Thursday, August 13, 2009

Transparency in SaaS Service Operations

“Life is filigree work. What is written clearly is not worth much, it's the transparency that counts.” - Louis-Ferdinand Celine

Companies like to boast about their transparency, but in practice, information dissemination is highly controlled. At an on-demand company, hiding the backstage operations seems like a smart thing to do. As long as you are servicing the customer, and as long at the customers do not complain, why should you wash your dirty laundry in the public?
So what about SLAs? The guiding principle seems to be ‘Don’t worry about them if your customers do not demand them’. And even when they do, there are SLAs and then there are SLAs. There are so many ways to interpret these elusive numbers (assuming you even know the real ones) that most companies will portray better results than those that reflect reality.

Varying degrees
There are different modes of Transparency communications; from the non existent to the reactive, the proactive and full disclosure.

The reactive type is the common case where there are service disruptions and customers call in to complain. In this case you will determine how much information you would like to divulge. This could be done with a customer call, an RFO (Reason for Outage) that is sent to particular customers or a message on the corporate site.

A proactive approach would have a Service Status Page depicting the current service availability of the various production systems.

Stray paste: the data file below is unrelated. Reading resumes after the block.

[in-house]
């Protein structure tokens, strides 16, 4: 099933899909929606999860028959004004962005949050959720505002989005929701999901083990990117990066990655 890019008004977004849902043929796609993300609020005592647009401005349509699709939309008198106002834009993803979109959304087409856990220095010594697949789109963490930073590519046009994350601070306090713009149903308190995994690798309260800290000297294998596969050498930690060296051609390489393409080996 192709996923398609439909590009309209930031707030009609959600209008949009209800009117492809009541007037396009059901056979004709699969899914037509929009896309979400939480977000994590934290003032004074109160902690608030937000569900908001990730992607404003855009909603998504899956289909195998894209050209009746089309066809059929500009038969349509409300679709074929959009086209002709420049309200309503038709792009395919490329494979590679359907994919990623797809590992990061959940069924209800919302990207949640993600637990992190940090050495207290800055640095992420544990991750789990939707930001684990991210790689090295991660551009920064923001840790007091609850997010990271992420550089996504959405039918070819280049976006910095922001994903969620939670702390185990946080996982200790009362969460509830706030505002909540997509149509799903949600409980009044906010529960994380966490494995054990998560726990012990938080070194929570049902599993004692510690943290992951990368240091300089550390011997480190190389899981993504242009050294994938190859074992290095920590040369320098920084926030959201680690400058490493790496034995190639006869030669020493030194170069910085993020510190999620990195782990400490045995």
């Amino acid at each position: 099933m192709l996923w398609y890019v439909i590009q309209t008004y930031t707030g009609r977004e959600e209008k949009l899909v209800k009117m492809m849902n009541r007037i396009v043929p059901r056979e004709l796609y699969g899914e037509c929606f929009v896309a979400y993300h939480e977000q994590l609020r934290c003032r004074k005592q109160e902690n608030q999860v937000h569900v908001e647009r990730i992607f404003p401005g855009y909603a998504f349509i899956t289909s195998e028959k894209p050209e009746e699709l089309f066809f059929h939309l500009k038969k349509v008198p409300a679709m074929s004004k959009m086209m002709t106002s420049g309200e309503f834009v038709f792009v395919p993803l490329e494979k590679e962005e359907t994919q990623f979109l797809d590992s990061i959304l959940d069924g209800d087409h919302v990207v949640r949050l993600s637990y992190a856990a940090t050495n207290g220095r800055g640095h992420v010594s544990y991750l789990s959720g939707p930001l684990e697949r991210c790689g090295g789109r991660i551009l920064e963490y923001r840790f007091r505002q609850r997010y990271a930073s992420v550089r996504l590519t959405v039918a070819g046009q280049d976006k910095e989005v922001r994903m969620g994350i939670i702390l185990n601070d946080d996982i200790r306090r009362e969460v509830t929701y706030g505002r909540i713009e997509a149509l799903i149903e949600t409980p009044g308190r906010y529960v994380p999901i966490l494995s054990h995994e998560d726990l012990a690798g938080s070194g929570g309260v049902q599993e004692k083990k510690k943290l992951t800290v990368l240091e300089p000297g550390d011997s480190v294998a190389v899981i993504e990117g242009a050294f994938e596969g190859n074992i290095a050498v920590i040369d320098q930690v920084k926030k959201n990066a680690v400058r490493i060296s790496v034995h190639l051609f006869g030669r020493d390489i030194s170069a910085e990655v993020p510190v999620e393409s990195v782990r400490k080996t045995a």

A full disclosure mode will provide customers with a historical view of production systems availability and response time such at Salesforce’s Trust or SAManage’s Status Page .

Advantages of Transparency
My experience has been that the more transparent you are with your customers, the better relationship you will foster with them and the more forgiving they will be when things turn sour. And things do turn sour; it is unavoidable.
Your customers are not dumb (in general, that is – I can relate many amusing stories of individuals that should have not been awarded fourth grade graduation, but that is another story). The people on the other end generally understand that you are dealing with a complex environment with many factors that are not always under your control. They will be willing to accept that scheisse happens, but they also must know that you are ready to accept responsibility and learn from these events. There should be a closure process for each event including Incident Recording, Post Mortem, RFO communication (more on that in Incident Management).